31. ^ Tildesley N.T., Kennedy D.O., Perry E.K.; et al. (2003). "Salvia lavandulaefolia (Spanish sage) enhances memory in healthy young volunteers". Pharmacol. Biochem. Behav. 75 (3): 669–74. PMID 12895685. ((cite journal)): Explicit use of et al. in: |author= (help); Unknown parameter |month= ignored (help)CS1 maint: multiple names: authors list (link)
  32. ^ Akhondzadeh S.; Noroozian M.; Mohammadi M.; Ohadinia S.; Jamshidi A.H.; Khani M. (2003). "Salvia officinalis extract in the treatment of patients with mild to moderate Alzheimer's disease: a double blind, randomized and placebo-controlled trial". J Clin Pharm Ther. 28 (1): 53–9. PMID 12605619. ((cite journal)): Unknown parameter |month= ignored (help)CS1 maint: multiple names: authors list (link)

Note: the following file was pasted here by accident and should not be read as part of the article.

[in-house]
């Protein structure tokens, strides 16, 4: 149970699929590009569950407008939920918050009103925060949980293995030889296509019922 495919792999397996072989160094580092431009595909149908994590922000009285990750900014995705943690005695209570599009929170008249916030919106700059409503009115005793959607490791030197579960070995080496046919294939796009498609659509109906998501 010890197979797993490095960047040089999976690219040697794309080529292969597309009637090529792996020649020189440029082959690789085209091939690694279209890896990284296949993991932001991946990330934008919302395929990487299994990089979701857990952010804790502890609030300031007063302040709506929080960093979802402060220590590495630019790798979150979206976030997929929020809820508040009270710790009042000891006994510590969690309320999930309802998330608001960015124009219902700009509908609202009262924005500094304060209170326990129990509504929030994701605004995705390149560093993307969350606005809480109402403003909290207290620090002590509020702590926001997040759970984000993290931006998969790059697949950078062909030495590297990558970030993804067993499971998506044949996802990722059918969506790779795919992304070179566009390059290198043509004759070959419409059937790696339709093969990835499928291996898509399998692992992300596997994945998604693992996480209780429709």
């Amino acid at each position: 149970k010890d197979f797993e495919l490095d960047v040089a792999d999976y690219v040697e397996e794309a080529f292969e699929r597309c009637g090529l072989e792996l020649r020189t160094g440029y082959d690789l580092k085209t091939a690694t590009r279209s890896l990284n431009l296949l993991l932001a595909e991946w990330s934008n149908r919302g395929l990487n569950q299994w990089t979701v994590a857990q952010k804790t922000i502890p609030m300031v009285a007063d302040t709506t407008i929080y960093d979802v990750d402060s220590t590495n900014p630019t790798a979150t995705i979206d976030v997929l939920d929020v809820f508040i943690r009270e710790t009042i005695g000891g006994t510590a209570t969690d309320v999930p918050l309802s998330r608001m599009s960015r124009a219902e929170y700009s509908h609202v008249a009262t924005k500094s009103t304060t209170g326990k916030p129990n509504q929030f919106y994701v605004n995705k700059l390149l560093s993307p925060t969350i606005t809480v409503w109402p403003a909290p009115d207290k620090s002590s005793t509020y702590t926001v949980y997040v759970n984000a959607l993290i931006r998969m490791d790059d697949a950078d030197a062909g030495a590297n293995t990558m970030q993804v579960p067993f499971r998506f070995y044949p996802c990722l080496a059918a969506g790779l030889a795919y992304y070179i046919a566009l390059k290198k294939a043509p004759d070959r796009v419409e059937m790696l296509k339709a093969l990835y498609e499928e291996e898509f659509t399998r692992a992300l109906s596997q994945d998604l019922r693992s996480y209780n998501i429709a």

33. ^ Subapriya R. & Nagini S. (2005). "Medicinal properties of neem leaves: a review". Curr Med Chem Anticancer Agents. 5 (2): 149–6. PMID 15777222. ((cite journal)): Unknown parameter |month= ignored (help)
  34. ^ Mamtani, Ravinder & Mamtani R. (2005). "Ayurveda and yoga in cardiovascular diseases". Cardiol Rev. 13 (3): 155–62. PMID 15834238.

References

See also